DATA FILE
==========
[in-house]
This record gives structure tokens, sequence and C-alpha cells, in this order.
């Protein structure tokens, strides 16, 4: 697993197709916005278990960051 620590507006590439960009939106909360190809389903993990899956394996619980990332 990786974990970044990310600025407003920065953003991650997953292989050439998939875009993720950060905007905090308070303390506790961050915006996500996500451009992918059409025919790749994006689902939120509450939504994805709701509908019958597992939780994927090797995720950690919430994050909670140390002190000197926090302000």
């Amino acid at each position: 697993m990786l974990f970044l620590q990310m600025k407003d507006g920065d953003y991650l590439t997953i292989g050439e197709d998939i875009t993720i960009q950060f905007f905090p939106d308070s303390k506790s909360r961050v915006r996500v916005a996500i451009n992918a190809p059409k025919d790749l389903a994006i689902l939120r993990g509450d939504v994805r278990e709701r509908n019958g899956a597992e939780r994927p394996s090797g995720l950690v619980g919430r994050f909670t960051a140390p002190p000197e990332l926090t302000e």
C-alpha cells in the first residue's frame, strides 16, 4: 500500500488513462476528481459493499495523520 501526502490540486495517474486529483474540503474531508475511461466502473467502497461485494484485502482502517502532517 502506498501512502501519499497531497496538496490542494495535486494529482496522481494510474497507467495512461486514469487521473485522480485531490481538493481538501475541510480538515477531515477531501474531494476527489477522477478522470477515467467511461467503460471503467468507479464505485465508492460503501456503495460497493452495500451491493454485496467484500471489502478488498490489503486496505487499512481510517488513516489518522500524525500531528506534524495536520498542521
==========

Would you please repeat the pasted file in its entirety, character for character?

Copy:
[in-house]
This record gives structure tokens, sequence and C-alpha cells, in this order.
């Protein structure tokens, strides 16, 4: 697993197709916005278990960051 620590507006590439960009939106909360190809389903993990899956394996619980990332 990786974990970044990310600025407003920065953003991650997953292989050439998939875009993720950060905007905090308070303390506790961050915006996500996500451009992918059409025919790749994006689902939120509450939504994805709701509908019958597992939780994927090797995720950690919430994050909670140390002190000197926090302000």
């Amino acid at each position: 697993m990786l974990f970044l620590q990310m600025k407003d507006g920065d953003y991650l590439t997953i292989g050439e197709d998939i875009t993720i960009q950060f905007f905090p939106d308070s303390k506790s909360r961050v915006r996500v916005a996500i451009n992918a190809p059409k025919d790749l389903a994006i689902l939120r993990g509450d939504v994805r278990e709701r509908n019958g899956a597992e939780r994927p394996s090797g995720l950690v619980g919430r994050f909670t960051a140390p002190p000197e990332l926090t302000e």
C-alpha cells in the first residue's frame, strides 16, 4: 500500500488513462476528481459493499495523520 501526502490540486495517474486529483474540503474531508475511461466502473467502497461485494484485502482502517502532517 502506498501512502501519499497531497496538496490542494495535486494529482496522481494510474497507467495512461486514469487521473485522480485531490481538493481538501475541510480538515477531515477531501474531494476527489477522477478522470477515467467511461467503460471503467468507479464505485465508492460503501456503495460497493452495500451491493454485496467484500471489502478488498490489503486496505487499512481510517488513516489518522500524525500531528506534524495536520498542521